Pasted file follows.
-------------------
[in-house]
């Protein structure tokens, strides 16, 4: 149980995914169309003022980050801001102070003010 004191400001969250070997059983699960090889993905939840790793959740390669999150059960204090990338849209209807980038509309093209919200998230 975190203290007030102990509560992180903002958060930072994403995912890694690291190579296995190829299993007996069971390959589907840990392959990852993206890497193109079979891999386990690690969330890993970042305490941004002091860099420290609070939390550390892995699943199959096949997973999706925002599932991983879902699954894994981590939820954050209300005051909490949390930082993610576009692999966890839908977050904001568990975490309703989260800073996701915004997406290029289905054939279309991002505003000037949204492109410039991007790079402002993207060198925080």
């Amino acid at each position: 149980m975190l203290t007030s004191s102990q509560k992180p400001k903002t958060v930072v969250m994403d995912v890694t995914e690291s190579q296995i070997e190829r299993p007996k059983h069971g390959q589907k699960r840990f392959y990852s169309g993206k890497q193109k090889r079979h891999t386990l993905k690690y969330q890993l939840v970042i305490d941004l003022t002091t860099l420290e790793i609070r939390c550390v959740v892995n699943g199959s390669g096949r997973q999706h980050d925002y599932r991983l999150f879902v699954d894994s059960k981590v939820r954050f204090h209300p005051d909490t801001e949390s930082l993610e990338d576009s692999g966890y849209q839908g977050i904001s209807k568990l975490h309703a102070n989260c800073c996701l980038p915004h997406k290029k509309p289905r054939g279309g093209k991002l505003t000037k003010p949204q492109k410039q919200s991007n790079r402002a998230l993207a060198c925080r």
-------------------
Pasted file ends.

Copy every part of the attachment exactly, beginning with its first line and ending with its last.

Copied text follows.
[in-house]
């Protein structure tokens, strides 16, 4: 149980995914169309003022980050801001102070003010 004191400001969250070997059983699960090889993905939840790793959740390669999150059960204090990338849209209807980038509309093209919200998230 975190203290007030102990509560992180903002958060930072994403995912890694690291190579296995190829299993007996069971390959589907840990392959990852993206890497193109079979891999386990690690969330890993970042305490941004002091860099420290609070939390550390892995699943199959096949997973999706925002599932991983879902699954894994981590939820954050209300005051909490949390930082993610576009692999966890839908977050904001568990975490309703989260800073996701915004997406290029289905054939279309991002505003000037949204492109410039991007790079402002993207060198925080």
């Amino acid at each position: 149980m975190l203290t007030s004191s102990q509560k992180p400001k903002t958060v930072v969250m994403d995912v890694t995914e690291s190579q296995i070997e190829r299993p007996k059983h069971g390959q589907k699960r840990f392959y990852s169309g993206k890497q193109k090889r079979h891999t386990l993905k690690y969330q890993l939840v970042i305490d941004l003022t002091t860099l420290e790793i609070r939390c550390v959740v892995n699943g199959s390669g096949r997973q999706h980050d925002y599932r991983l999150f879902v699954d894994s059960k981590v939820r954050f204090h209300p005051d909490t801001e949390s930082l993610e990338d576009s692999g966890y849209q839908g977050i904001s209807k568990l975490h309703a102070n989260c800073c996701l980038p915004h997406k290029k509309p289905r054939g279309g093209k991002l505003t000037k003010p949204q492109k410039q919200s991007n790079r402002a998230l993207a060198c925080r």